The bottom line is Dolphin Safe sounds good, and the concept is good; but the documentary Seaspiracy clearly showed in an interview with the certifier (Earth Island Institute) those carrying the badge on their products simply paid them a fee for the rights to the Dolphin Safe badge and then “self-regulated”. At the time of the filming of Seaspiracy, it seems there were no such on-board Dolphin Safe observers or even fishing trip records being kept by the certifying institute. It is in fact true that certain methods of fishing cause more harm to Dolphins than others, but does the label really guarantee what its wording suggests? It makes us pause and think what is the real motive of that program, is it all a money-making scheme for the certifier, or is there something else behind it? We make no claim as to the validity or invalidity of the film’s suggestions on this or any other subject.
MSC (MARINE STEWARDSHIP COUNCIL)
This group was also “ambushed” in the style of investigative journalism and criticized in the film Seaspiracy. Similar criticisms can be found lodged in the above weblink. The issues at hand at are noteworthy and complex. The MSC Certification requirements include first and foremost a significant and hefty fee be paid to the certifier by fishing companies, and furthermore even those subsequent purchasers, cold storage, and receivers of finished product that was caught and packed under MSC Certification must pay fees to the Council in order for the product to be considered MSC certified. That fact alone makes it look more like it’s about money making and protectionism for the seafood industry companies backing the scheme than anything related to environmental protection and fishery stocks management. The question remains what is the actual value of such certification in environmental protection realm versus the reality of its guarantee? Buyer beware! I would venture to say there is no guarantee, but what is guaranteed is that those carrying this costly-in-dollars badge gain a competitive advantage in the marketplace. So, we really have to question it. The problem remains as in just about all industries, the public is unaware of the facts behind such schemes or programs and is then duped into believing values and virtues exist, are guaranteed to exist by some “authority”, when in fact these virtues may not exist at all or perhaps at half measure at best.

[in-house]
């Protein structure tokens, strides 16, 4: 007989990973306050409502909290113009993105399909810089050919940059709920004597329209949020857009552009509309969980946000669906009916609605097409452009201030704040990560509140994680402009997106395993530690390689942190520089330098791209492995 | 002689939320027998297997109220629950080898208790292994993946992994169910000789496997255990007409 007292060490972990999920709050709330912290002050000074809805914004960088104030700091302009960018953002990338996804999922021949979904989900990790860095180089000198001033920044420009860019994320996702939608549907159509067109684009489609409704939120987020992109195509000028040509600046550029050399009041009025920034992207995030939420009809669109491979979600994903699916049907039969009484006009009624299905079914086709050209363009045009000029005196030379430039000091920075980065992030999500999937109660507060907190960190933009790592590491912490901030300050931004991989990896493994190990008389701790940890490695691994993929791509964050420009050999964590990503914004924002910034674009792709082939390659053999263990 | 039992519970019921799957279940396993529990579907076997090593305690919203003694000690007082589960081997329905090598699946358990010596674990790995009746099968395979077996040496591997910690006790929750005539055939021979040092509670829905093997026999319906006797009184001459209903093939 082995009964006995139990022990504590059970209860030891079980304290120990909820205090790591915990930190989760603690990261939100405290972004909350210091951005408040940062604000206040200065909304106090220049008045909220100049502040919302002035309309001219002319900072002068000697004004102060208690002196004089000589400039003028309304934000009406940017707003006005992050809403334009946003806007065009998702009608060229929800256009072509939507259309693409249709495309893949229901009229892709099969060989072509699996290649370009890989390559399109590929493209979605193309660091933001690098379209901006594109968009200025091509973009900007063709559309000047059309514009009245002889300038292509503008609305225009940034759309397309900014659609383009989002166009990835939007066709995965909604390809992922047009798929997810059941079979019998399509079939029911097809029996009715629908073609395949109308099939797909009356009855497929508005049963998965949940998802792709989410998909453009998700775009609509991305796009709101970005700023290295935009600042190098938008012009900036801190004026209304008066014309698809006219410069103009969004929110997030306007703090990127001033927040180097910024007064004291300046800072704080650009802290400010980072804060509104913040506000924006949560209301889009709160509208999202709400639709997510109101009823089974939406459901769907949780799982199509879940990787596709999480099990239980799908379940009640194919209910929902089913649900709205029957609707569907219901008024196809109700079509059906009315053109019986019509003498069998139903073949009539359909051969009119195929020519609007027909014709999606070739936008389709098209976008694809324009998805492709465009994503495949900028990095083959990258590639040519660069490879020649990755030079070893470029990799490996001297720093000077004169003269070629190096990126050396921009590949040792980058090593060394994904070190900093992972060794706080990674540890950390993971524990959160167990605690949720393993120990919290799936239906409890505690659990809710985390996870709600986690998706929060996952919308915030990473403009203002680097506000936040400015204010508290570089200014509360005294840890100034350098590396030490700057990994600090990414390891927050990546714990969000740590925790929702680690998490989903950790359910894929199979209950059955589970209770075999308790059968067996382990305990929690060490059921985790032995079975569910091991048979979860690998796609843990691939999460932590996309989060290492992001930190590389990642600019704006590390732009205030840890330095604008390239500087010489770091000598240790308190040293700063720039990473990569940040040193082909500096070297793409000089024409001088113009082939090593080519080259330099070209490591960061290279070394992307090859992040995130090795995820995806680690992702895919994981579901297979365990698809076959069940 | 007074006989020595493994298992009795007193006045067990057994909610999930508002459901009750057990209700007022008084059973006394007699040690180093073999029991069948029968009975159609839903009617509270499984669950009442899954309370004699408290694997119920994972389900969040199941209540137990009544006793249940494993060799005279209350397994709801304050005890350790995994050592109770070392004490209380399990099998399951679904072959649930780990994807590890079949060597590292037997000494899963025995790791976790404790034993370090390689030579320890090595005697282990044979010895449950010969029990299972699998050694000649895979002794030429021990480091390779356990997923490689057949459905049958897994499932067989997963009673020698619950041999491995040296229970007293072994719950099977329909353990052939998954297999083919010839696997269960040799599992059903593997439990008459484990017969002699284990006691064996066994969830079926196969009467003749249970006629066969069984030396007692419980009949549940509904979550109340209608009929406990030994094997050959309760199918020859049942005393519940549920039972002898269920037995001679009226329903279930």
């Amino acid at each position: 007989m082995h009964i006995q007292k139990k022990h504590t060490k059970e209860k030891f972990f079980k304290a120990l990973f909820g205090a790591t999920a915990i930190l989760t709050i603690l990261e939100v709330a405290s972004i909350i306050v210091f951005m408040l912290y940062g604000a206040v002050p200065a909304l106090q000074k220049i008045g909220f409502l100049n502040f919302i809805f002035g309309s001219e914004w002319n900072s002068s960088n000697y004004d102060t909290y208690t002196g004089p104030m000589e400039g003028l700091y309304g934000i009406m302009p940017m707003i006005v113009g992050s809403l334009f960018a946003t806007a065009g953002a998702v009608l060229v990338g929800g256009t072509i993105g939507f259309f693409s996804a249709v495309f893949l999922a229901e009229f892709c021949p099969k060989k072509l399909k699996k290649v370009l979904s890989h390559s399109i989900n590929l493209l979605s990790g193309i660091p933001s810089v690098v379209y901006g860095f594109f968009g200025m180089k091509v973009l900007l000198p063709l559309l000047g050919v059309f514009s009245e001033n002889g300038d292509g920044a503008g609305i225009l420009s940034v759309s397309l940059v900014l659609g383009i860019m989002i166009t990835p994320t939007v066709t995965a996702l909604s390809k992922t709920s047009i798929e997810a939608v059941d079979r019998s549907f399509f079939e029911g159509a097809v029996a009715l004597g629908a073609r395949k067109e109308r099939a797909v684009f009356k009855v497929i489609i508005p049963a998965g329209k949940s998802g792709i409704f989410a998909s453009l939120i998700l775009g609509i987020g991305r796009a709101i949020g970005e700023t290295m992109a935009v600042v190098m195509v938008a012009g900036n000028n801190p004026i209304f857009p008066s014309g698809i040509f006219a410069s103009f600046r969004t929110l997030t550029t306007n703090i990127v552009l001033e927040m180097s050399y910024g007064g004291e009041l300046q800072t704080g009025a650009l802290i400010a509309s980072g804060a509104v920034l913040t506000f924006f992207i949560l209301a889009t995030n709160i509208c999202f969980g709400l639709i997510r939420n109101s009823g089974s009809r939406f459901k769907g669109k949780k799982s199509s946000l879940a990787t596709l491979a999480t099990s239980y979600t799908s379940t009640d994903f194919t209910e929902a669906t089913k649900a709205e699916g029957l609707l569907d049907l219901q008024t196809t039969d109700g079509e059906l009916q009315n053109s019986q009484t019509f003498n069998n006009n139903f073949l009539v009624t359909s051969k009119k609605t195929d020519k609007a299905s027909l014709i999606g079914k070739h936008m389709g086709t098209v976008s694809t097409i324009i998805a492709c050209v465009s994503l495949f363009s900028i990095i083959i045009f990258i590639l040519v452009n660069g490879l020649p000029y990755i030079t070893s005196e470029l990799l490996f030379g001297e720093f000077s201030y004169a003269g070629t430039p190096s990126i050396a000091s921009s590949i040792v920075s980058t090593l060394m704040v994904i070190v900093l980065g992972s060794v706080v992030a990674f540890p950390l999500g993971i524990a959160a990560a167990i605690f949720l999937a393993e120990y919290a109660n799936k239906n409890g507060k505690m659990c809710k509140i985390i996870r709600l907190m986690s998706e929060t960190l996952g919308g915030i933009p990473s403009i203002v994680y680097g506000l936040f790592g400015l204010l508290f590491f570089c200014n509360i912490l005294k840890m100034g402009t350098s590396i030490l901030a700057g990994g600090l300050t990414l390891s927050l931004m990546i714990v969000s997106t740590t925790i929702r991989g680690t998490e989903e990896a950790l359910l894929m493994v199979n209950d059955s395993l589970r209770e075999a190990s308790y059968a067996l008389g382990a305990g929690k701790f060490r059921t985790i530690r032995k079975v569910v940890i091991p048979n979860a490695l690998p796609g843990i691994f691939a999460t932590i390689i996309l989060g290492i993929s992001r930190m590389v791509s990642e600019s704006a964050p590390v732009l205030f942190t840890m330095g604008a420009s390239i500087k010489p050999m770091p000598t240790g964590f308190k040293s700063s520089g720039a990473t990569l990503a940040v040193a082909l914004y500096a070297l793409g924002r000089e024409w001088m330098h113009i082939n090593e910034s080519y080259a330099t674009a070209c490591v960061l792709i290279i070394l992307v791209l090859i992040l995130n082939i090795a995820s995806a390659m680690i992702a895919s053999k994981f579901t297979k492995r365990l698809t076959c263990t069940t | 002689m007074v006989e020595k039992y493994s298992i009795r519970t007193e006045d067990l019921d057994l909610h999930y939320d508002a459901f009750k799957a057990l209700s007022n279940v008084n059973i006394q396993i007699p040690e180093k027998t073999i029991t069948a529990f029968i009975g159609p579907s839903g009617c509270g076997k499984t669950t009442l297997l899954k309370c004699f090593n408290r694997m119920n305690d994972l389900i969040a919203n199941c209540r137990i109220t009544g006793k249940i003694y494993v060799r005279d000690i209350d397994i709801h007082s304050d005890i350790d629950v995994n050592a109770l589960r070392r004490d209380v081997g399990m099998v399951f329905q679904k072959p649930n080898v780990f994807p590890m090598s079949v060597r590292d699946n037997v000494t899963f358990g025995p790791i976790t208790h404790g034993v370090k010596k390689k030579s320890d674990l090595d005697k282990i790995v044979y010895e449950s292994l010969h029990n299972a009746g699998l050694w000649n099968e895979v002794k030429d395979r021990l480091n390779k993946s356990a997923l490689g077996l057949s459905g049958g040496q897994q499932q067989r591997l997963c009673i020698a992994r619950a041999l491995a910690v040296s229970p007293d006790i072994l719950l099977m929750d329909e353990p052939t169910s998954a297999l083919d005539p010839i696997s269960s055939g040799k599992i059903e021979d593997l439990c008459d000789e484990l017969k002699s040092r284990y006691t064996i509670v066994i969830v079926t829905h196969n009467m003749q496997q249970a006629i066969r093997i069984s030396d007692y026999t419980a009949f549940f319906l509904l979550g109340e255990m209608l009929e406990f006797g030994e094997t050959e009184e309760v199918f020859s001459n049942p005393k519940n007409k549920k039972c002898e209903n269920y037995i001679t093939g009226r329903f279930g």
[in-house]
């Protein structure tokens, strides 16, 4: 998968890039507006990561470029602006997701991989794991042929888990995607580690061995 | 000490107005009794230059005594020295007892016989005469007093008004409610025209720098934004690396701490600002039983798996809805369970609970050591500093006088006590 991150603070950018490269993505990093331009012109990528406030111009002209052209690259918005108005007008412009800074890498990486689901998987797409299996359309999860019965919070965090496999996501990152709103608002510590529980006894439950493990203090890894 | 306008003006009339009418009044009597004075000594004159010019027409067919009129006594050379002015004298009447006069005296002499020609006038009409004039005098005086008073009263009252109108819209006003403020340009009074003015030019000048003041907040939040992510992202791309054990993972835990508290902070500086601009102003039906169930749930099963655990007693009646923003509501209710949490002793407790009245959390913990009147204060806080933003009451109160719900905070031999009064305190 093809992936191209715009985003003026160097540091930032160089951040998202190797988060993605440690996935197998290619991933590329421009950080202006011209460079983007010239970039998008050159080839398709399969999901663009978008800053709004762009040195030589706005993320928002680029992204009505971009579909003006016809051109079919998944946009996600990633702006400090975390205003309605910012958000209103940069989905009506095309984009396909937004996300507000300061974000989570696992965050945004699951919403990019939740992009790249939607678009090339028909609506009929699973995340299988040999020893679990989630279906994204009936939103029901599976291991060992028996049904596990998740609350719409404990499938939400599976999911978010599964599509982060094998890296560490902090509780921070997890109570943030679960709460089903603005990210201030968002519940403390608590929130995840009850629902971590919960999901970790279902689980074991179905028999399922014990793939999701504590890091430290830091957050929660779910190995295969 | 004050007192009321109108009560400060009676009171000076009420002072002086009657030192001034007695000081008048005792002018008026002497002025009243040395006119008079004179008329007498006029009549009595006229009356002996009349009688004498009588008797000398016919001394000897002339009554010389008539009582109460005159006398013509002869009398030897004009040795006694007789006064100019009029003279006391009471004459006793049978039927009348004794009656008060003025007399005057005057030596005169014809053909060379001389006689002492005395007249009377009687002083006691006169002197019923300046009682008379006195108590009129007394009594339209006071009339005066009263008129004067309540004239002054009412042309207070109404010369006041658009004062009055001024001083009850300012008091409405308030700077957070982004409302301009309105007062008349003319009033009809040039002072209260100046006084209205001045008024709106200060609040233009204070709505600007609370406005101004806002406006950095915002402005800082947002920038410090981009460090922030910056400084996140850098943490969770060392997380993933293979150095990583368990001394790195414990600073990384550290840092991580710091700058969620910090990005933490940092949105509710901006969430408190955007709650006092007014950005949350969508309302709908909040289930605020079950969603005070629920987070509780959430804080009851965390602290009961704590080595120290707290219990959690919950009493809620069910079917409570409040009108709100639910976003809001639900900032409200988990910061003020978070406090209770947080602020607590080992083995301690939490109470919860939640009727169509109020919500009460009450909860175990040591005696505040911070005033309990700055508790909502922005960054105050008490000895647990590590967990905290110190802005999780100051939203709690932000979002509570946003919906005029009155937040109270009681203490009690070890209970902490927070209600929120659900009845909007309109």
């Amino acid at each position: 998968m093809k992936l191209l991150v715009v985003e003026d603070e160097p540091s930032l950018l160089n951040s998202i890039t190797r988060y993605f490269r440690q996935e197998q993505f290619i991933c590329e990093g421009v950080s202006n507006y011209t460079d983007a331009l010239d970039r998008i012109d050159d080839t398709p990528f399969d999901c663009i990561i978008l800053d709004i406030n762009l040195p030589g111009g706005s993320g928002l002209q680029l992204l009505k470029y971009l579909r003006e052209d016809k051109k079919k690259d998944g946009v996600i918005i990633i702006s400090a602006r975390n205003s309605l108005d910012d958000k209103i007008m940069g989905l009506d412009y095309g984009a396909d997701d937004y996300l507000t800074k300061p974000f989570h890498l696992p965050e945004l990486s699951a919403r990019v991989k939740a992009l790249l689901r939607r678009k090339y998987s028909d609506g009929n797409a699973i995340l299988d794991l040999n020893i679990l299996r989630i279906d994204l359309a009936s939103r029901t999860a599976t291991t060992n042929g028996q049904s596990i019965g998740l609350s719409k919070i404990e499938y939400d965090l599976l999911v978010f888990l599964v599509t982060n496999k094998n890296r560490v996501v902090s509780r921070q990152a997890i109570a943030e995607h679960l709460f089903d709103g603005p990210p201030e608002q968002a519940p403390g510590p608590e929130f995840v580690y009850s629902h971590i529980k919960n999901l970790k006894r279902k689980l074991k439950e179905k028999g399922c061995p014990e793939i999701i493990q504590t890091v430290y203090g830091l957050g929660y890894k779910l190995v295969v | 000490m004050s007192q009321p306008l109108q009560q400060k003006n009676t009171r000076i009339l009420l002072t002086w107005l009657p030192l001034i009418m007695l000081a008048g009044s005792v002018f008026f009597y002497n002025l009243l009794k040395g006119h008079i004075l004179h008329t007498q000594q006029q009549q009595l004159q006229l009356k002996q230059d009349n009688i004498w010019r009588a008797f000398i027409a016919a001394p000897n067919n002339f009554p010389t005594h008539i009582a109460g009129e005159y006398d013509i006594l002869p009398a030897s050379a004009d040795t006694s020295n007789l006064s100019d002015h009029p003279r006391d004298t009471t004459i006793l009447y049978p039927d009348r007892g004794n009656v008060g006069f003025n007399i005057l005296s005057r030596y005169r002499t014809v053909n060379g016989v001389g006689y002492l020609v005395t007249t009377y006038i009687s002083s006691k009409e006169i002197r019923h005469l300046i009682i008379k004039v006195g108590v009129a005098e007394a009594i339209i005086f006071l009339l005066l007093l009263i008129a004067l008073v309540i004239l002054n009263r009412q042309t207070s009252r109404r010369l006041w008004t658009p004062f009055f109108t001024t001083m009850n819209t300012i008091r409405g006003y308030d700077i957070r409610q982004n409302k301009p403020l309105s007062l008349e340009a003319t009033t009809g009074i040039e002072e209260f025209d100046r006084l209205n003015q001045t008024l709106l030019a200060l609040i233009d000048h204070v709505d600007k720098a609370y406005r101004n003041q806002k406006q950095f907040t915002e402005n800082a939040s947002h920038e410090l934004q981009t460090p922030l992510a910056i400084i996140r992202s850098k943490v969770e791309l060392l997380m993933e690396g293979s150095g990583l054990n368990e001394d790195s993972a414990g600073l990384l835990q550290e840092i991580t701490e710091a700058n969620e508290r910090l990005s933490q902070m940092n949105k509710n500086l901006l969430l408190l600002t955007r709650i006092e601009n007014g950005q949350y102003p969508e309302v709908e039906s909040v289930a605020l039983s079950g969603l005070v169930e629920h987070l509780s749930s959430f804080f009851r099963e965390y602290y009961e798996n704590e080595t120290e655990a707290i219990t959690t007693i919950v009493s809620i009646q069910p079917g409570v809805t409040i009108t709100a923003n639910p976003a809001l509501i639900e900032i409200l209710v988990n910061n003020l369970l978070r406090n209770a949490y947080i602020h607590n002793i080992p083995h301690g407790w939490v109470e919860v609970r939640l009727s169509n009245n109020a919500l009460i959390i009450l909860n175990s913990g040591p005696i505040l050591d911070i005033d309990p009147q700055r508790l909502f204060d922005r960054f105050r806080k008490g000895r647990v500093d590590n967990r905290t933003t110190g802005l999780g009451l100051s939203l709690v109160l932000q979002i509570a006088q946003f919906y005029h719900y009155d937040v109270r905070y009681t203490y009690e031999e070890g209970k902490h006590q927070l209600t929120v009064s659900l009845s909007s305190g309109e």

Would you want your child chewing on something coated with a finish laced with isocyanate hardeners and dryers which are known carcinogens?
And what about the solvents like naphtha and mineral spirits? Are these toxin and carcinogens, now in the year 2022, to be considered a tasty treat for toddlers and children?